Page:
Thyroid disorders. Excess thyroid hormone contributes to the weakening of the bone. This can happen with an overactive gland or with treatment with thyroid hormones.

Disorders of other endocrine glands. Osteoporosis is also associated with overactive parathyroid and adrenal glands.

Nutritional factors
Osteoporosis most often occurs in patients with the following abnormalities:

Insufficient calcium intake. Calcium deficiency plays a large role in the development of osteoporosis. A low intake of calcium in the body leads to a decrease in bone density, early bone loss and an increased risk of fractures.

Digestive disorders. Severely reducing food intake and being underweight weakens bones in both men and women.

Operations on the digestive organs. Surgery to reduce the volume of the stomach or to remove part of the small intestine limits the absorption of nutrients, including calcium.

Steroids and other medications
Long-term use of oral or injectable corticosteroids such as prednisone and cortisone interferes with bone repair. Osteoporosis is also associated with drugs for treatment or prevention:

– gastric reflux (heartburn);

– transplant rejection;

– seizures;

– cancer.

Various diseases The risk of osteoporosis is higher in patients with the following disorders: – celiac disease; – inflammatory bowel lesions; – kidney or liver disease; – lupus; – multiple myeloma; – rheumatoid arthritis.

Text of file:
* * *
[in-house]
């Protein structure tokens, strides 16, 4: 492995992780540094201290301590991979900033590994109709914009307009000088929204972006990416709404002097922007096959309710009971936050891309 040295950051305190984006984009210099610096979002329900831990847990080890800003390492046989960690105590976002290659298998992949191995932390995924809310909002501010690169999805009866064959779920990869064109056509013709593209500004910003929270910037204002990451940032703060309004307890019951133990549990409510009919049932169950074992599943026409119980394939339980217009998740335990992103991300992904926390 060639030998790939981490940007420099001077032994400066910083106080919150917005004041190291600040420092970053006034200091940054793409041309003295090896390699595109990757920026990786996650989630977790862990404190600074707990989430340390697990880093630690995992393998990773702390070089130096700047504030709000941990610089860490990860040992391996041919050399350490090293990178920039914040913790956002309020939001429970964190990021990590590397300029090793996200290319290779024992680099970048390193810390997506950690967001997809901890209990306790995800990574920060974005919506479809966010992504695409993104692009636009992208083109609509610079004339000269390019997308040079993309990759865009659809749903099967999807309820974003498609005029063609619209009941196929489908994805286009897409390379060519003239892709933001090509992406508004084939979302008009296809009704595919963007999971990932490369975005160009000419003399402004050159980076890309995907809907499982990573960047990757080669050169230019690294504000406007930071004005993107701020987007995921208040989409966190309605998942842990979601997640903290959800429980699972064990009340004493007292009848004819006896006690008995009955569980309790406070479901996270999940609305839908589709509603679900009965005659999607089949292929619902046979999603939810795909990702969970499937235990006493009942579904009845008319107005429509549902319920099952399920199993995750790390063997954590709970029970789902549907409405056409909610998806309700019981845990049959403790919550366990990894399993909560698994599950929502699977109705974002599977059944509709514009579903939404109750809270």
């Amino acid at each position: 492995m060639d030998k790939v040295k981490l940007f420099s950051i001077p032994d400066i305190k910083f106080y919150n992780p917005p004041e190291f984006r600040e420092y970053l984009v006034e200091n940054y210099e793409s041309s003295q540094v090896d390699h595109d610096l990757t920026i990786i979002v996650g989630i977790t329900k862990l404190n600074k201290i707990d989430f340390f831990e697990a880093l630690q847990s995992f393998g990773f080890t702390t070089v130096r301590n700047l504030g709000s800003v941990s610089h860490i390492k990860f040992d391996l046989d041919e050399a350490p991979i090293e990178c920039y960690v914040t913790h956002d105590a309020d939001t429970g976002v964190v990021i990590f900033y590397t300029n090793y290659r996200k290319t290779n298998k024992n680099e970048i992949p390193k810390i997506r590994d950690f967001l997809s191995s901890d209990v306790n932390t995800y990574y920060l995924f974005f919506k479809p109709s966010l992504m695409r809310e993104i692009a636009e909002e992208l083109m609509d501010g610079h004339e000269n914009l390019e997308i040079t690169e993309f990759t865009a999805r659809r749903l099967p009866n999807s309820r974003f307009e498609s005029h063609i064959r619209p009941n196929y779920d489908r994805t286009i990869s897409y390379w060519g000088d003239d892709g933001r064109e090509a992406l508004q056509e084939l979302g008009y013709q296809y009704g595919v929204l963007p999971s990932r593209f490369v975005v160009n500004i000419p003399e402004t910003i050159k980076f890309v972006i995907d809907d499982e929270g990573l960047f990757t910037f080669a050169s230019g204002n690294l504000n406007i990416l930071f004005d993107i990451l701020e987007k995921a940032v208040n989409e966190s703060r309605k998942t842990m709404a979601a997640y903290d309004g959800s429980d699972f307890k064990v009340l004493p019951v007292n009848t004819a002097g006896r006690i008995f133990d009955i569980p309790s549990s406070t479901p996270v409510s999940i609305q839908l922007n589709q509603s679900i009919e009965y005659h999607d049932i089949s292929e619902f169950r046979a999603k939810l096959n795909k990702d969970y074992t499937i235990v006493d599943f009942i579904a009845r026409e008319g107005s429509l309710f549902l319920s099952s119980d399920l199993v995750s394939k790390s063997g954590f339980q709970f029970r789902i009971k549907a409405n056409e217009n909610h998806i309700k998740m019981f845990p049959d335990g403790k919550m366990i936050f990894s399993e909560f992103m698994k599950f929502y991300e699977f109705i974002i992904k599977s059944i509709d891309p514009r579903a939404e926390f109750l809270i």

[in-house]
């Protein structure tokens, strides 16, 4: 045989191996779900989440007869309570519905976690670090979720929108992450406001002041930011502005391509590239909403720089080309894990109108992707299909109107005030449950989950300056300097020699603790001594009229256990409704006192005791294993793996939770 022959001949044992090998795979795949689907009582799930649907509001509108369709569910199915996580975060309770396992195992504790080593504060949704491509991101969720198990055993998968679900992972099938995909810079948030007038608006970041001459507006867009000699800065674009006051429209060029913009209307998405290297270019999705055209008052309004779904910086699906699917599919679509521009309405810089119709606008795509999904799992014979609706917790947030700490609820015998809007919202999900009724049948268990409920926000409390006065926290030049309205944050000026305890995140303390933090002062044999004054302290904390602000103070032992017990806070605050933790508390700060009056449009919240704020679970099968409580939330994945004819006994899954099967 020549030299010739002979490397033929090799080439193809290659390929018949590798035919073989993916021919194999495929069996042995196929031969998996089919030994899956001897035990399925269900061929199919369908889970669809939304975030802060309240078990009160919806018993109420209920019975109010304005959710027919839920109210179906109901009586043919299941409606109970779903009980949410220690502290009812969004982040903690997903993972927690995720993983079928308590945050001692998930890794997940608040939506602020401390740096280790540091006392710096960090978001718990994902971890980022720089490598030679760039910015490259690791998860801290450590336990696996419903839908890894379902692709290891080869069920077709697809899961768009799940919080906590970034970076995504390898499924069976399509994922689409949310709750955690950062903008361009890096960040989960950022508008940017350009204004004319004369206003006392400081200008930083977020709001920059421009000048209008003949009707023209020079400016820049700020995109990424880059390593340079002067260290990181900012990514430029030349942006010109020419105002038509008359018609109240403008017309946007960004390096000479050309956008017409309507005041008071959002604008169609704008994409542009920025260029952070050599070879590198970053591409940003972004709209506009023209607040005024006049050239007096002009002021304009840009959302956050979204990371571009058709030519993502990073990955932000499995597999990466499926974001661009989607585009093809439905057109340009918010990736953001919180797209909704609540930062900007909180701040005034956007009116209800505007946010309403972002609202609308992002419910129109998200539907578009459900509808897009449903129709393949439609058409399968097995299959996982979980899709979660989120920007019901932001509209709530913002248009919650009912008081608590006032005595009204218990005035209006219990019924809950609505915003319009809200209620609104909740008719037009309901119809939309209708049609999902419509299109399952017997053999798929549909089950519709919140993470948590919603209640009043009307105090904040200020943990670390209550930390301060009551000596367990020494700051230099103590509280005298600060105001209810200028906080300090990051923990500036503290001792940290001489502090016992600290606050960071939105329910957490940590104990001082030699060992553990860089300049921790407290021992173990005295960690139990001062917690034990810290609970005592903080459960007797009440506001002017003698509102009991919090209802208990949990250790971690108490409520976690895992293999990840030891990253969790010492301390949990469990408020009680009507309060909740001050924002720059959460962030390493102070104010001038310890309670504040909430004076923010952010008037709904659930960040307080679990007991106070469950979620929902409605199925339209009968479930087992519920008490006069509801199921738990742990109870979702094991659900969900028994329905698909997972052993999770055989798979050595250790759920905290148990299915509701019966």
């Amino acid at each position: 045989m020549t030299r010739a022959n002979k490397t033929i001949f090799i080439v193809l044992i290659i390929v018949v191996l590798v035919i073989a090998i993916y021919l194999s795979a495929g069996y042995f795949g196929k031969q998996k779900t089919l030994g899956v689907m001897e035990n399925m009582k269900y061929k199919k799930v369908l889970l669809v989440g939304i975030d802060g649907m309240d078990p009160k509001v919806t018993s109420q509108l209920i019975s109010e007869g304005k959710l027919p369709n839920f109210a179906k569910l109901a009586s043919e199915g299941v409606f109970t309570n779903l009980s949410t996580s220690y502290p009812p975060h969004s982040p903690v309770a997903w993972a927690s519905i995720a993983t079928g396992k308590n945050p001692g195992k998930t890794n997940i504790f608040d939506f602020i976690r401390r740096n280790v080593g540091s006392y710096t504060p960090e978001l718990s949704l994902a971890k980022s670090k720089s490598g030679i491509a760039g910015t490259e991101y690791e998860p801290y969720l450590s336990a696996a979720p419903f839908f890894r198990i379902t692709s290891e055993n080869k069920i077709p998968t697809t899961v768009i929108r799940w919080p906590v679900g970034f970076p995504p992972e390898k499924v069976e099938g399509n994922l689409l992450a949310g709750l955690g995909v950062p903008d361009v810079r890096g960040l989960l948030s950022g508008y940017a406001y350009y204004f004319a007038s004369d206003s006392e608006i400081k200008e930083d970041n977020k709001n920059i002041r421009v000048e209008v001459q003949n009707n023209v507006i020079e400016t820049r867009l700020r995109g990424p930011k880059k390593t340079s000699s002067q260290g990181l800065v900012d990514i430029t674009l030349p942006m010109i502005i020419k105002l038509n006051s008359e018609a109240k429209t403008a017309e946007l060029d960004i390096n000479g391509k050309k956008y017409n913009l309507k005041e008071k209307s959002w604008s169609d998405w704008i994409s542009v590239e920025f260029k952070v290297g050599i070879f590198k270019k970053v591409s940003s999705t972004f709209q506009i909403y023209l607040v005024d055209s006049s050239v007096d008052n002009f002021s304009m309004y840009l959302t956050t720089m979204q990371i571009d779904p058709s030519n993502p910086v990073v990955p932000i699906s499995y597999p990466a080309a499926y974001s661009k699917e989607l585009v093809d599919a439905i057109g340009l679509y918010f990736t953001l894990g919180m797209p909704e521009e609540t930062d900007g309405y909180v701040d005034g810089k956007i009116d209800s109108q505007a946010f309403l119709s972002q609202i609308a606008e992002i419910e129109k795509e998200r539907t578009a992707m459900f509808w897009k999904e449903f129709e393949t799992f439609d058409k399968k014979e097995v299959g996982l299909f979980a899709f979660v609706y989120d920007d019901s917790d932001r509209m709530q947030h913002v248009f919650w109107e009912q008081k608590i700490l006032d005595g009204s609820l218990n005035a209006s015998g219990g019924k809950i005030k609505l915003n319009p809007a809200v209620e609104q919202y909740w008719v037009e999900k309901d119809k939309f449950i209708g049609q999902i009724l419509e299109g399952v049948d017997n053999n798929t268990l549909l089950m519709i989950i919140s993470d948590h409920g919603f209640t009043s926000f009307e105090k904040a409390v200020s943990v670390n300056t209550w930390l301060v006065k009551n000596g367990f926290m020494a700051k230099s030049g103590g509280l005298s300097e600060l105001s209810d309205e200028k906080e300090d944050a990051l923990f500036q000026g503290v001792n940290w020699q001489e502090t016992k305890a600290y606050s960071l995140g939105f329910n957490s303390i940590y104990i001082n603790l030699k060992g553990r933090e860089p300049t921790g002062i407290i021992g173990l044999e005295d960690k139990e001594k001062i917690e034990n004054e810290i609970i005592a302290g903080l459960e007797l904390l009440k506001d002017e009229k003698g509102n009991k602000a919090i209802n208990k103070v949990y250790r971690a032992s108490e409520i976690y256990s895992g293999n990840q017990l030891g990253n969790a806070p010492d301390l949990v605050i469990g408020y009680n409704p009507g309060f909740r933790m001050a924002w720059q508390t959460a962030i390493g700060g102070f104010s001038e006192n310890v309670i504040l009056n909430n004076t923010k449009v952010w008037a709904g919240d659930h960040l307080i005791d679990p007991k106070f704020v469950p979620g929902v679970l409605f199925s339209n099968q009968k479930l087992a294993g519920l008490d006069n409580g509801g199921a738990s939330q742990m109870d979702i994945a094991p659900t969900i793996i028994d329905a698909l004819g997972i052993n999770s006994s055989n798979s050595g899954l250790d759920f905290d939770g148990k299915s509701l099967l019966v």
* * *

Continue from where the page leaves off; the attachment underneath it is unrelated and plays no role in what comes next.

Certain bad habits can increase your risk of developing osteoporosis, for example:

Passive lifestyle. People who spend a lot of time sitting are at higher risk of developing osteoporosis than those who are active. Any kind of activity is helpful, especially walking, running, jumping, dancing, and lifting weights.
Alcohol abuse. Regular consumption of more than two drinks per day increases the risk of developing the disease.
Tobacco smoking. There is currently no clear understanding of the role of tobacco in osteoporosis, but smoking has been shown to reduce bone strength.
Fractures of the bones, especially the vertebrae or the femur, are the most serious complications of osteoporosis. Femur fractures are common in a fall and can lead to disability and an increased risk of death within the first year after injury. In some cases, vertebral fractures occur even without falling. The vertebrae that make up the spine can weaken to the point that they begin to crumple, leading to back pain, decreased height, and stoop.